By the early ’60s English designers like Ben Sherman were appropriating Ivy for their designs, which was particularly helpful for UK Mods for whom Brooks Brothers or J. Press were simply out of reach or not available. Slightly later on, entrepreneurs such as John Simons saw the gap in the market for Ivy League clothing in the UK and opened the Ivy Shop in London. Simons still operates today, providing style-conscious Modernists with the best that Ivy USA has to offer.
When jazz musicians like Miles Davis appeared like Ivy-clad kings either on album covers or in rare European appearances, it simply poured more fuel on the fires of love stoked for Ivy by these European modernists. Bands like the Modern Jazz Quartet dressed to a degree in Ivy staples. Where Jazz musicians went, Mods followed. The connection to Ivy continued through the ’60s and while it went out of fashion for a while in the ’70s as Modernism was superseded by Suedehead and Skinhead culture, by the mid-’80s it was back again. Any casual Internet search of images of The Style Council from ‘83 to ‘89 will show Paul Weller, Mick Talbot and bandmates in Levi’s, Seersucker, Madras, Bass Weejuns, and buttondown oxfords.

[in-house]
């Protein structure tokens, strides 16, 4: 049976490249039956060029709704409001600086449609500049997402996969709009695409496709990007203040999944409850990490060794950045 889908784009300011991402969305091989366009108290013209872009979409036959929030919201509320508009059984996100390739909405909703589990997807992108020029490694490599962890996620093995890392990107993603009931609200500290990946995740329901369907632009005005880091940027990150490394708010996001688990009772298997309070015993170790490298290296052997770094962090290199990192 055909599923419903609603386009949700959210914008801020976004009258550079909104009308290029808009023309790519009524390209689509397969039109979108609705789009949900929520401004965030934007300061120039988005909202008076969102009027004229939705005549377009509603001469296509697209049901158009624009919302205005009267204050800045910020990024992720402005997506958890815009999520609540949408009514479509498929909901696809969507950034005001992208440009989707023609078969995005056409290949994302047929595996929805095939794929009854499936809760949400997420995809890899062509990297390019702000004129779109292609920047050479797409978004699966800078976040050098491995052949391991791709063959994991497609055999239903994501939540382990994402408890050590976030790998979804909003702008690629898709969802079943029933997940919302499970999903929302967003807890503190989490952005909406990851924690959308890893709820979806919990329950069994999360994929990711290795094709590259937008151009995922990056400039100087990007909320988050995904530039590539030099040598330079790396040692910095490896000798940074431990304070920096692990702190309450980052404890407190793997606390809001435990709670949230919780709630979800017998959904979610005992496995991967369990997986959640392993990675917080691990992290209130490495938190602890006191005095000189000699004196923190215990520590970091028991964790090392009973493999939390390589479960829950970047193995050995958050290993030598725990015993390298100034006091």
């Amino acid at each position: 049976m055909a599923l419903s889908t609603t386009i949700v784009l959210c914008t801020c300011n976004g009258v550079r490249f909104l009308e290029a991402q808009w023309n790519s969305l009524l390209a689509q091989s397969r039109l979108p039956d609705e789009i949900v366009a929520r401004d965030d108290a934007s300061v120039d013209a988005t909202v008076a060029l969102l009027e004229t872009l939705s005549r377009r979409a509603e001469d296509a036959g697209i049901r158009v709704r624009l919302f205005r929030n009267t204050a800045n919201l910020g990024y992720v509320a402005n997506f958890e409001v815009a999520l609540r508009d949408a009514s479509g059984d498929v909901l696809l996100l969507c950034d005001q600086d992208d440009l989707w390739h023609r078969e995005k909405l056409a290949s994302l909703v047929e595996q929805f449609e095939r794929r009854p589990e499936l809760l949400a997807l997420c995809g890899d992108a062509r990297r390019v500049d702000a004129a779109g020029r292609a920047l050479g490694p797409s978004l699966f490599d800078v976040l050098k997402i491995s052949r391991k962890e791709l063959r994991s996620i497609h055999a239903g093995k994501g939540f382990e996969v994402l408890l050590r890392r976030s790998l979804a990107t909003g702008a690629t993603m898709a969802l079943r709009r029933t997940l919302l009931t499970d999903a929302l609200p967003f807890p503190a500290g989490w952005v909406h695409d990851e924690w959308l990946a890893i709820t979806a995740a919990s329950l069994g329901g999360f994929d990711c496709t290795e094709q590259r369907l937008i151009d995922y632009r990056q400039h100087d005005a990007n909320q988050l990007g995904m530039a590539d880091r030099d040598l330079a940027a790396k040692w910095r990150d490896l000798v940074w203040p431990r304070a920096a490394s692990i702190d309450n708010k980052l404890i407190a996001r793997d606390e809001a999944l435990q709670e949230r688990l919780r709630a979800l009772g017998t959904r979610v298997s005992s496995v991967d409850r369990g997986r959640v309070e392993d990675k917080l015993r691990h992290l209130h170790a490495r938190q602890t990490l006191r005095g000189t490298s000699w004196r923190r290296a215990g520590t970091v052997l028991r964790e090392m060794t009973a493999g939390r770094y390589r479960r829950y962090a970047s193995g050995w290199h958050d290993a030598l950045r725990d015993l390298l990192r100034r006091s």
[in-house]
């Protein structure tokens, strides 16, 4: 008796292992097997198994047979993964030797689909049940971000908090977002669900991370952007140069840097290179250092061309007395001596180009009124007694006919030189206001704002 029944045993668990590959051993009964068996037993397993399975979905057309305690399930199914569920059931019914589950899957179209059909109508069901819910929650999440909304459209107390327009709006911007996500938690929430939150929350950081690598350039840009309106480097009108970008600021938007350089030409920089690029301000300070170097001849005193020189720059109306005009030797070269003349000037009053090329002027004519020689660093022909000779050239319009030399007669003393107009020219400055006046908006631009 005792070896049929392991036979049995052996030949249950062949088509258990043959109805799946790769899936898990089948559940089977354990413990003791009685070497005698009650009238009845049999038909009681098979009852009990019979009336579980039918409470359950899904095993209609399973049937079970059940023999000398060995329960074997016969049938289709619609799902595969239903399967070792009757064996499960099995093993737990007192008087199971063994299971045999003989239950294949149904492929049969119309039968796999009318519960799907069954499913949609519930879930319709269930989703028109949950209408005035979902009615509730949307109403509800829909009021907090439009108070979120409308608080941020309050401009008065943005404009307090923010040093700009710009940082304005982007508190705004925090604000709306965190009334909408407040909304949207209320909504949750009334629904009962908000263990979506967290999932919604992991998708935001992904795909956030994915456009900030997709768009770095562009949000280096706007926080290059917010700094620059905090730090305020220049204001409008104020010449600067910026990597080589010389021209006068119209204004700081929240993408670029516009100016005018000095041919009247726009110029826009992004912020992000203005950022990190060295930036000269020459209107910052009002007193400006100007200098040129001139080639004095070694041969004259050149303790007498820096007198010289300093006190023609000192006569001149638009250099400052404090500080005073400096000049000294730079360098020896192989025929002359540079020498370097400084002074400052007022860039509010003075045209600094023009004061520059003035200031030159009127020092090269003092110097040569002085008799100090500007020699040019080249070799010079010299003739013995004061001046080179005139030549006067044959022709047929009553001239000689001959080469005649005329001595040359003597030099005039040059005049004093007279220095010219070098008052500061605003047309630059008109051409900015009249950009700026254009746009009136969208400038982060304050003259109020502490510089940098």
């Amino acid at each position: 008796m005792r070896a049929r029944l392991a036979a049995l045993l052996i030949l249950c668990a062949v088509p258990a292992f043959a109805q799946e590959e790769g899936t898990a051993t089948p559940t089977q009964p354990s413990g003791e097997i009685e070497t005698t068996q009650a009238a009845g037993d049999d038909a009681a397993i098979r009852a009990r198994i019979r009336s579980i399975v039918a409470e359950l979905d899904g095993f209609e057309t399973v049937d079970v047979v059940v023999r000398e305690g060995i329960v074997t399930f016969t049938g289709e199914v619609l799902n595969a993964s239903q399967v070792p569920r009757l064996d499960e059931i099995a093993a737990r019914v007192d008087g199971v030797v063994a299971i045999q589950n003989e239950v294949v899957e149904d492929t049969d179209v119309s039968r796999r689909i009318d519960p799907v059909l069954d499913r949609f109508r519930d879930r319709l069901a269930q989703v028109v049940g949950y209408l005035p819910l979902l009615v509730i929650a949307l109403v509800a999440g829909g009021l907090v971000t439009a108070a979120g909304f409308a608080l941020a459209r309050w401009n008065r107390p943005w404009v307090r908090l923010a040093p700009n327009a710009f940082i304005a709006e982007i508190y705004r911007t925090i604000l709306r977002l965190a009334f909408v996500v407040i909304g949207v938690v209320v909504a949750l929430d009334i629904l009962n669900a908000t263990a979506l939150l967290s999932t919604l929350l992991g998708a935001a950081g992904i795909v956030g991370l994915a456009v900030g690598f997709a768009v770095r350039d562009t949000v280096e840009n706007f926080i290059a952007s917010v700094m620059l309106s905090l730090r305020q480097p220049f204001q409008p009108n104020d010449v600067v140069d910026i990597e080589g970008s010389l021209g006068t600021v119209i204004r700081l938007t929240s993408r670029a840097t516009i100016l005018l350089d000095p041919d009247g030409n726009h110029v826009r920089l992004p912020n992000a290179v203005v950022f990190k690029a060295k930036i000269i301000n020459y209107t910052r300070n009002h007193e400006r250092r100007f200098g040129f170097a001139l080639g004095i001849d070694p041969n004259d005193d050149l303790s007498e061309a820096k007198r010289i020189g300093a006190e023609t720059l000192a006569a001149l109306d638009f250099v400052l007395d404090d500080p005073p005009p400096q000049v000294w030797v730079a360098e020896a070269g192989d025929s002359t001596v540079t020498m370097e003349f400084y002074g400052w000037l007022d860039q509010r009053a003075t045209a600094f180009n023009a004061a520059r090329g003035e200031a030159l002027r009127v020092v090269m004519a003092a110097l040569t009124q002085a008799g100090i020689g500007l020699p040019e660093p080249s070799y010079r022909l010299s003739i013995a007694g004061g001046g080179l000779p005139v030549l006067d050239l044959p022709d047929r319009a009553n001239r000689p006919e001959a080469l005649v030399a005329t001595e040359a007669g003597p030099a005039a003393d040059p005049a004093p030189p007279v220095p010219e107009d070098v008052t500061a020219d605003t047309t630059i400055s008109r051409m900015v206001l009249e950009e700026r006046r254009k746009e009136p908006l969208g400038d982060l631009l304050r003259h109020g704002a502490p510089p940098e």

Indeed today in 2020, UK Modernists, for whom Paul Weller remains an important figure, still sport elements of the style, albeit with other elements of European fashion layered on top. Weller himself has been spotted in Ralph Lauren, Brooks Brothers, and Bass in recent years. So, Ivy enthusiasts, thank your jazzers and postwar demobbed GIs for spreading the Gospel over the Atlantic. Now time for some clean living. — CIARAN PEPPARD
Peter Meaden? Holy cow. Haven’t thought of him in 35+ years since reading The Who: Maximum R&B during the late winter or early spring of 1983.
Ivy was imported into UK by Austin’s on Shaftsbury Avenue and John Michael Ingram on Kings Road then also in Soho. Some in Cecil Gee too. Later of course John Simons. Eric Clapton first met Pete Townshend in Austin’s when both looking at the same shirt. Carnaby St was the cheaper copies.
Terry Taylor was one of the true originals who inspired Colin MacInnes and wrote Baron’s Court All Change. An interesting person who was friends with Johnny Dolphin from USA when nin town.
Paul Weller has worn all sorts over the years,but ive seen the pictures of him in polo and brooks brothers recently.